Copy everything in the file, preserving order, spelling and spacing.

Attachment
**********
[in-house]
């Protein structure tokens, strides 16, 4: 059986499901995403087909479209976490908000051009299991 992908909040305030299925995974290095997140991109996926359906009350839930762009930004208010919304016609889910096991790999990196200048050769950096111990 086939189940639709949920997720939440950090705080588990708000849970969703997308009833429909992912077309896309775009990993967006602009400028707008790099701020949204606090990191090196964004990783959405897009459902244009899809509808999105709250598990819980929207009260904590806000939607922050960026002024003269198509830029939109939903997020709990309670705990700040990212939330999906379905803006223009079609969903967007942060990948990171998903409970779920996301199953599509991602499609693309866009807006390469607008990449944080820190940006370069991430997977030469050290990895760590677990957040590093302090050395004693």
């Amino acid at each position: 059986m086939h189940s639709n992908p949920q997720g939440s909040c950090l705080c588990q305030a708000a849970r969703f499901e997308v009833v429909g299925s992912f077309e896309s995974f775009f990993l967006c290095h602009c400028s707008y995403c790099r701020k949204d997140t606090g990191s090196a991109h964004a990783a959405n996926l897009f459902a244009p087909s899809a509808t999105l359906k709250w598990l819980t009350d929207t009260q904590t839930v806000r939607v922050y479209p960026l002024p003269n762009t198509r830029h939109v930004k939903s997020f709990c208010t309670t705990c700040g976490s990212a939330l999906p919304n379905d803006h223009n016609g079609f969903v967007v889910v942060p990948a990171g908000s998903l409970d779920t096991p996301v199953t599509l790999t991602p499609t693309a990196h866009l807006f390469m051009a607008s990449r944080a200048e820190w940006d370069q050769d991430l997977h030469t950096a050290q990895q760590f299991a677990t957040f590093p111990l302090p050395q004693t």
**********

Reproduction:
[in-house]
């Protein structure tokens, strides 16, 4: 059986499901995403087909479209976490908000051009299991 992908909040305030299925995974290095997140991109996926359906009350839930762009930004208010919304016609889910096991790999990196200048050769950096111990 086939189940639709949920997720939440950090705080588990708000849970969703997308009833429909992912077309896309775009990993967006602009400028707008790099701020949204606090990191090196964004990783959405897009459902244009899809509808999105709250598990819980929207009260904590806000939607922050960026002024003269198509830029939109939903997020709990309670705990700040990212939330999906379905803006223009079609969903967007942060990948990171998903409970779920996301199953599509991602499609693309866009807006390469607008990449944080820190940006370069991430997977030469050290990895760590677990957040590093302090050395004693």
């Amino acid at each position: 059986m086939h189940s639709n992908p949920q997720g939440s909040c950090l705080c588990q305030a708000a849970r969703f499901e997308v009833v429909g299925s992912f077309e896309s995974f775009f990993l967006c290095h602009c400028s707008y995403c790099r701020k949204d997140t606090g990191s090196a991109h964004a990783a959405n996926l897009f459902a244009p087909s899809a509808t999105l359906k709250w598990l819980t009350d929207t009260q904590t839930v806000r939607v922050y479209p960026l002024p003269n762009t198509r830029h939109v930004k939903s997020f709990c208010t309670t705990c700040g976490s990212a939330l999906p919304n379905d803006h223009n016609g079609f969903v967007v889910v942060p990948a990171g908000s998903l409970d779920t096991p996301v199953t599509l790999t991602p499609t693309a990196h866009l807006f390469m051009a607008s990449r944080a200048e820190w940006d370069q050769d991430l997977h030469t950096a050290q990895q760590f299991a677990t957040f590093p111990l302090p050395q004693t």